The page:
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1919 Views 7 Replies Latest reply: May 16, 2013 2:54 AM by Lori883
Lori883 Rookie 5 posts since
Feb 28, 2013
Currently Being Moderated

May 15, 2013 11:38 AM

Trying to get to 9 min mile

Hello Everyone,


This is the first question I've posted so bear with me.  I've been trying to run a faster pace for 5Ks, currently I am about a 10:10 min mile I am trying to get to under 10 and eventually 9.  My problem is I feel like I am doing good, got a good pace going but at the end of my 5k I have dry heaves and feel like I am going to lose it.  It only lasts until I am cooled down which is only a couple of minutes, but I am wondering what I am doing wrong. I run 3 5ks a week and one long run (4-6) miles always in the morning because I live in SWFL and I need to get outside before the humidity is unbearable.  Is it hydration that I am missing because of the heat and humidity? Any advice would be greatly appreciated.

  • MegaDan88 Amateur 26 posts since
    Mar 1, 2013
    Currently Being Moderated
    1. May 15, 2013 4:09 PM (in response to Lori883)
    Trying to get to 9 min mile

    The dry heaving could be dehydration...or it could be overdoing it, it could be out-of-shape, it could be eating too much before your workout...who knows. The devil is in the details. The only thing I can think of with the limited information is to incorporate one interval or "speed" training to your week. Althought there are some runners who would argue that trying to run a pace slower than 8 minutes per mile, you don't need any interval or speedwork, just put in the miles. Well, your goal seems specific...


    try to do a 3X1 mile once a week...running each mile at or close to your target say your running at around 10:10 per mile? Try around 9:40 pace, about 30 seconds faster...and take about a 3-5 minute walk/jog between from there.


    I think alot of runners would agree that running too many "race pace" sessions is not a good idea, but not running any isn't a good idea either.


    So I guess what I'm saying is put more variety into it. Instead of 3 5k sessions and one long run of 4-6...Do one interval session of a 3x1 mile or 6x.5 mile or something similiar at "target" pace, one 5k session (not race pace), one tempo run of 4 miles (perhaps 10 seconds faster than 10k pace, or about 30 seconds slower than 5k race pace), and one long run....put in a 5k practice race at the most once every two weeks, maybe once a month. Find what works for you.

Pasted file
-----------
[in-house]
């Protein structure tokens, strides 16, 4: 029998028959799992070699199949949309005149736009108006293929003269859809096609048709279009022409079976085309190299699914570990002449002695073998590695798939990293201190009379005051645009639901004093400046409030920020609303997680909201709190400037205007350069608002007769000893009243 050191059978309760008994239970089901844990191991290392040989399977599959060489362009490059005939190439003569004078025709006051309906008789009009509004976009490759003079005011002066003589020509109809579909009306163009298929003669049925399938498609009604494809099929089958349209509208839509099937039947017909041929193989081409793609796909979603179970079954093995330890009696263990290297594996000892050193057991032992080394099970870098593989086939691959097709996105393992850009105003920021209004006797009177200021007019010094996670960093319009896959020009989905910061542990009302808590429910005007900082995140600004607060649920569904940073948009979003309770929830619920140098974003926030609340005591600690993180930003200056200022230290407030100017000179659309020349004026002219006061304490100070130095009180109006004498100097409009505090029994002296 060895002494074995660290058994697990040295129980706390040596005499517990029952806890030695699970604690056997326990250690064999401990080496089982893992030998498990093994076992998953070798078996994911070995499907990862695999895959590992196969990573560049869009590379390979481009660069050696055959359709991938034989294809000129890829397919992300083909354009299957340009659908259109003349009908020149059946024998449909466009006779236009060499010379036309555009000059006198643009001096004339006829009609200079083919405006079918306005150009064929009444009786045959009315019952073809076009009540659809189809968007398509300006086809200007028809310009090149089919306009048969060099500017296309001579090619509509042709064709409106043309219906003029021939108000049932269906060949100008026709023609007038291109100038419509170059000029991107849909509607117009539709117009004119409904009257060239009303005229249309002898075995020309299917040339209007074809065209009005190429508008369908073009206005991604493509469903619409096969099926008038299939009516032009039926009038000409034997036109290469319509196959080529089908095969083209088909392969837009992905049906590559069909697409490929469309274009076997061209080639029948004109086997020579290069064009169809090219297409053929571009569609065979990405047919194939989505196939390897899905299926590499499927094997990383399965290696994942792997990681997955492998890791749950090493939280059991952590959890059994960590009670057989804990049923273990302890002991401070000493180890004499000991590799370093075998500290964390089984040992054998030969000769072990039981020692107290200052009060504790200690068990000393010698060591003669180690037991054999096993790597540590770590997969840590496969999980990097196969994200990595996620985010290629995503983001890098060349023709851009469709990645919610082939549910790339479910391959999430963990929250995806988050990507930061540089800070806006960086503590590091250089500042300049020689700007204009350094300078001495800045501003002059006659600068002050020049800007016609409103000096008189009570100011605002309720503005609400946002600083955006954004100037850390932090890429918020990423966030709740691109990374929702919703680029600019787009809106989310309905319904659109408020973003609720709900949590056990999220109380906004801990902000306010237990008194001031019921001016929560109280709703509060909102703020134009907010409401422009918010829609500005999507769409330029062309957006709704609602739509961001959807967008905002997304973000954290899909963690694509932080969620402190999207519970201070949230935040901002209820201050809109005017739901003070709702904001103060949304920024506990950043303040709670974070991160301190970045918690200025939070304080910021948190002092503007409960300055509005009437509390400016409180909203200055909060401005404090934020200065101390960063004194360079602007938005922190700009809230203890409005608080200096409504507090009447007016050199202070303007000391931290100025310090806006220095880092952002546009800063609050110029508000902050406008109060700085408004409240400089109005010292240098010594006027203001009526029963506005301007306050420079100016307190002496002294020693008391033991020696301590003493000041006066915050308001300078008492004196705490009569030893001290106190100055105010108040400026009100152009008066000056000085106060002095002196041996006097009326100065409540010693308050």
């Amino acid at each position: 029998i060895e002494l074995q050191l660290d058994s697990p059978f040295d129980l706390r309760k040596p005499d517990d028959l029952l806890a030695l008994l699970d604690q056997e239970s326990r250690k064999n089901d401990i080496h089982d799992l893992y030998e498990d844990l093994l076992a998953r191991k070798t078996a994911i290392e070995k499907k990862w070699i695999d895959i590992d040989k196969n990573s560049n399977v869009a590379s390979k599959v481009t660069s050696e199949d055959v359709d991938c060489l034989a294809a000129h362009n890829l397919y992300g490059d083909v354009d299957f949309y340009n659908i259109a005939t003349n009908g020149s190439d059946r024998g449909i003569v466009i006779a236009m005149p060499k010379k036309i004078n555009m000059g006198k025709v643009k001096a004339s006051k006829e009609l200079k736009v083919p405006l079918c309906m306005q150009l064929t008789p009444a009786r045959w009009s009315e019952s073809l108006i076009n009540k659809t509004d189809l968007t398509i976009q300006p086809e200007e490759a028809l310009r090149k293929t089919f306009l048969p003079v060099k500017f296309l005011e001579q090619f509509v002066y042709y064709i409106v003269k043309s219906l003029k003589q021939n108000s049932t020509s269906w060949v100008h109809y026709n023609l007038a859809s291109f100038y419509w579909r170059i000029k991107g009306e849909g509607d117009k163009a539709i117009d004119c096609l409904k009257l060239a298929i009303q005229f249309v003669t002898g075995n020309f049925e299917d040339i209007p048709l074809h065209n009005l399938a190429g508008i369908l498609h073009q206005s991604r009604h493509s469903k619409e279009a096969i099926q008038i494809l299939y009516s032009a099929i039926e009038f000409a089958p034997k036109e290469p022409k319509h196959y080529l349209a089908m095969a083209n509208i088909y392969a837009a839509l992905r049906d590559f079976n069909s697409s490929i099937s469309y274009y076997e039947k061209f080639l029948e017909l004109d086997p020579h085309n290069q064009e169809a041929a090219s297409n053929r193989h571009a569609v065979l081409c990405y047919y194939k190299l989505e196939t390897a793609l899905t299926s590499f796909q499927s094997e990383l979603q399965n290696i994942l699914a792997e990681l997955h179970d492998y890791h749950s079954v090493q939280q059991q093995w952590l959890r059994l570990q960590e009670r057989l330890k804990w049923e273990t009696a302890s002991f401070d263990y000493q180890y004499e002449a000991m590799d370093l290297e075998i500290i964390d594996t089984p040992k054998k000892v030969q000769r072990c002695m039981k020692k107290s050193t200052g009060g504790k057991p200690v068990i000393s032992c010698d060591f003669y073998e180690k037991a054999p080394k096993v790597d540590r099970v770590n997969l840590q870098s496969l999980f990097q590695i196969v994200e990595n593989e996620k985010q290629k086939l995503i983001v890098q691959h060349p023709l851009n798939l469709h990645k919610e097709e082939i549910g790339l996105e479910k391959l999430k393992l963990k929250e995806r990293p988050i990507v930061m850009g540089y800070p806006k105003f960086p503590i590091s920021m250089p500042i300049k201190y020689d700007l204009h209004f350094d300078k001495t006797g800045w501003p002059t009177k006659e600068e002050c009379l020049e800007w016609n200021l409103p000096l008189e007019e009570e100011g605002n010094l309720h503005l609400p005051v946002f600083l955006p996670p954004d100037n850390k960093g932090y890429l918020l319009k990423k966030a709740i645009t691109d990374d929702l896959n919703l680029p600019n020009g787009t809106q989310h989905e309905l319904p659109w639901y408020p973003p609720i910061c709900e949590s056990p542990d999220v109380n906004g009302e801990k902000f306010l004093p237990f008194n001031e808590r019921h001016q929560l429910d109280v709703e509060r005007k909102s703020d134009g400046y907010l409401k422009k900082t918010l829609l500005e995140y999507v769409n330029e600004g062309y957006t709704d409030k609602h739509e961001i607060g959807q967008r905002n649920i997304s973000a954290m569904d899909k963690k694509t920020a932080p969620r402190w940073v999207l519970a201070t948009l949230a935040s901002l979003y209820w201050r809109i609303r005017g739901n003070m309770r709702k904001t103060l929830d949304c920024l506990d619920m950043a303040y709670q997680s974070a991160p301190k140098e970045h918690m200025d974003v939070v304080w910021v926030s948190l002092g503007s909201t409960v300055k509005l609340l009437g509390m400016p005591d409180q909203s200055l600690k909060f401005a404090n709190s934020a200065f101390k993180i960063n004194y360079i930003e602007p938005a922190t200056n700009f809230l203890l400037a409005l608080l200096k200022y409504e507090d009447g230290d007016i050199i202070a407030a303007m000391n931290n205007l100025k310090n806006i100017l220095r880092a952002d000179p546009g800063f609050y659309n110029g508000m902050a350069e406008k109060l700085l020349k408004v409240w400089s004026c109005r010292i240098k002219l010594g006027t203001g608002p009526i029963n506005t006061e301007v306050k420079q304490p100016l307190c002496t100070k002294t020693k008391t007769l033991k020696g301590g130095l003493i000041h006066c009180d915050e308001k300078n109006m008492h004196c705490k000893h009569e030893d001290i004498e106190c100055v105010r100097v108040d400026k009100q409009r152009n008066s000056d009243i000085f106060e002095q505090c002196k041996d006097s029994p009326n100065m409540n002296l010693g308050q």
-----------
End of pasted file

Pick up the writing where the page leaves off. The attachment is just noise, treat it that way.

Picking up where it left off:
I guess if you take anything from this, more's the spice of life.

    "The woods are lovely, dark and deep.

    But I have promises to keep,

    And miles to go before I sleep,

    And miles to go before I sleep."

    Robert Frost

    Los Angeles Marathon on March of 1994: 3 hr 28 min 9 sec

    Run with Santa 5k on 12/22/12: 25 min 19 sec

    Mardi Gras 5k on 02/09/13: 24 min 50 sec

    Cirque Du Soleil 5k on 03/16/13: 23 min 33 sec

    Douglas Green Memorial 5k on 05/18/13: 22 min 47 sec

    4th of July 5k Blast on 07/04/13:???

  • justamaniac Legend 240 posts since
    May 30, 2007
    Currently Being Moderated
    2. May 15, 2013 4:50 PM (in response to Lori883)
    Trying to get to 9 min mile

    My personal experience as well as with other runners is that the dry heaves come from over-exertion. And as MegaDan88 mentions there could be other factors involved such as hydration or nutrition. 


    But I'm thinking that the real clue is that you are able to recover very quickly, which is usually the case when one pushes oneself really hard for a short period of time.  I'm betting that you are sprinting or at least running as hard as you can for the last bit of the course.  The net result is that your body is sucking every ounce of energy it can find, not to mention oxygen, and if you are not in stellar shape, your body is going to punish you with side affects (like the dry heaves).  The good news is that the human body does recover from situations like this really well - as you have discovered.


    Regarding getting a little faster, I think that the core component is doing intervals once a week.  A routine that I've used is to run easy (warm up) for 1/2 or 1mile, then run hard for 1/4 mile, recover for a 1/4mile, and repeat this 5-6 times or more.  This seems to wake up the "go faster" muscles.  Over time I've noticed my times getting better (but I'm also at an age where I'm simply not going to improve speed-wise much more).  I'm told that I shouldn't do speed intervals more than once a week - I don't know why.


    Hope that this is helpful!


  • skypilot77 Legend 1,077 posts since
    Dec 16, 2009
    Currently Being Moderated
    5. May 15, 2013 7:57 PM (in response to Lori883)
    Trying to get to 9 min mile

    The rules to training are really simple in running.


    If one wants to do well running up hills --- one has to practice hills


    If one wants to run a long distance --- one has to do long distance runs


    If one wants to run faster --- one has to practice running fast, over shorter distances

  • lenzlaw Community Moderator 10,539 posts since
    Jan 18, 2008
    Currently Being Moderated
    6. May 15, 2013 8:49 PM (in response to Lori883)
    Trying to get to 9 min mile

    MegaDan88 and justamaniac offered pretty good advice and you would be wise to adjust your training plan to something along those lines. What you're doing now is not really good training technique and carries too much chance of injury and even overtraining. (Imagine that, overtraining on 15 miles per week.)  The dry heaves are a dead giveaway. That should not be happening on any regular training run. You can have just as much fun and avoid the dry heaves with a more targetted training plan. A little reading on training techniques might also be worthwhile. Here is one good source:


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